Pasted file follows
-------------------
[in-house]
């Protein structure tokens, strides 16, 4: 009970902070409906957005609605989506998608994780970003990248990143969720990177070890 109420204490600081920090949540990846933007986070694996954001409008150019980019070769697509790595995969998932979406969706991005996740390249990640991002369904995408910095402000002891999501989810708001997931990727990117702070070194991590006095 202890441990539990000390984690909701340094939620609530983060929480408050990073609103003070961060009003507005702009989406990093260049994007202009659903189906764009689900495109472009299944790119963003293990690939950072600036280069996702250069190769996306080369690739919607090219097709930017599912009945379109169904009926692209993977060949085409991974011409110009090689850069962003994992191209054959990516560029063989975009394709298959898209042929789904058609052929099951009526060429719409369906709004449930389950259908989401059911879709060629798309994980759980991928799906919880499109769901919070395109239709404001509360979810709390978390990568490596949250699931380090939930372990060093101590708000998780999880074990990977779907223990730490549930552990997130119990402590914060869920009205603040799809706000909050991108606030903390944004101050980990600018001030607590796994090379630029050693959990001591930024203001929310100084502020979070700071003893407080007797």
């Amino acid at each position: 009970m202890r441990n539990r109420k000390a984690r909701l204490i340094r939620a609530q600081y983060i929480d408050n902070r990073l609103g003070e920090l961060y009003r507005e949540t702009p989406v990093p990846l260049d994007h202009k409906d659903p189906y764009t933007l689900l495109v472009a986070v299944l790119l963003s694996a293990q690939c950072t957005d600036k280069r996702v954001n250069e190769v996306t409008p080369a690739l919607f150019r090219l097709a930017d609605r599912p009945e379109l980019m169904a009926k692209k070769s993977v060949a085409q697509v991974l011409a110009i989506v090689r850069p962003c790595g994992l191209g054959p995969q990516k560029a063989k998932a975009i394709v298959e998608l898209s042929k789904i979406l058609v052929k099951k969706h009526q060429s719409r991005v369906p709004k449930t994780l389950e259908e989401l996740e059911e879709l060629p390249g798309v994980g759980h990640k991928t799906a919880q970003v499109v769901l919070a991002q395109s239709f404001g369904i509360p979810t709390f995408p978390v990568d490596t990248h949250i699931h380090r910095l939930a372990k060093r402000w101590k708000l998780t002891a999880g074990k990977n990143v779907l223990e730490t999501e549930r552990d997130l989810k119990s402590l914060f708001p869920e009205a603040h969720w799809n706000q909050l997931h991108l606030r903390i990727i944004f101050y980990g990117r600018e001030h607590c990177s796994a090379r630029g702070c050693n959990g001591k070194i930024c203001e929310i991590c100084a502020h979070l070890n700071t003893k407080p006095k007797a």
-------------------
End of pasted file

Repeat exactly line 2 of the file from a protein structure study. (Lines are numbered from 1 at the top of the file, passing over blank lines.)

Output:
């Protein structure tokens, strides 16, 4: 009970902070409906957005609605989506998608994780970003990248990143969720990177070890 109420204490600081920090949540990846933007986070694996954001409008150019980019070769697509790595995969998932979406969706991005996740390249990640991002369904995408910095402000002891999501989810708001997931990727990117702070070194991590006095 202890441990539990000390984690909701340094939620609530983060929480408050990073609103003070961060009003507005702009989406990093260049994007202009659903189906764009689900495109472009299944790119963003293990690939950072600036280069996702250069190769996306080369690739919607090219097709930017599912009945379109169904009926692209993977060949085409991974011409110009090689850069962003994992191209054959990516560029063989975009394709298959898209042929789904058609052929099951009526060429719409369906709004449930389950259908989401059911879709060629798309994980759980991928799906919880499109769901919070395109239709404001509360979810709390978390990568490596949250699931380090939930372990060093101590708000998780999880074990990977779907223990730490549930552990997130119990402590914060869920009205603040799809706000909050991108606030903390944004101050980990600018001030607590796994090379630029050693959990001591930024203001929310100084502020979070700071003893407080007797």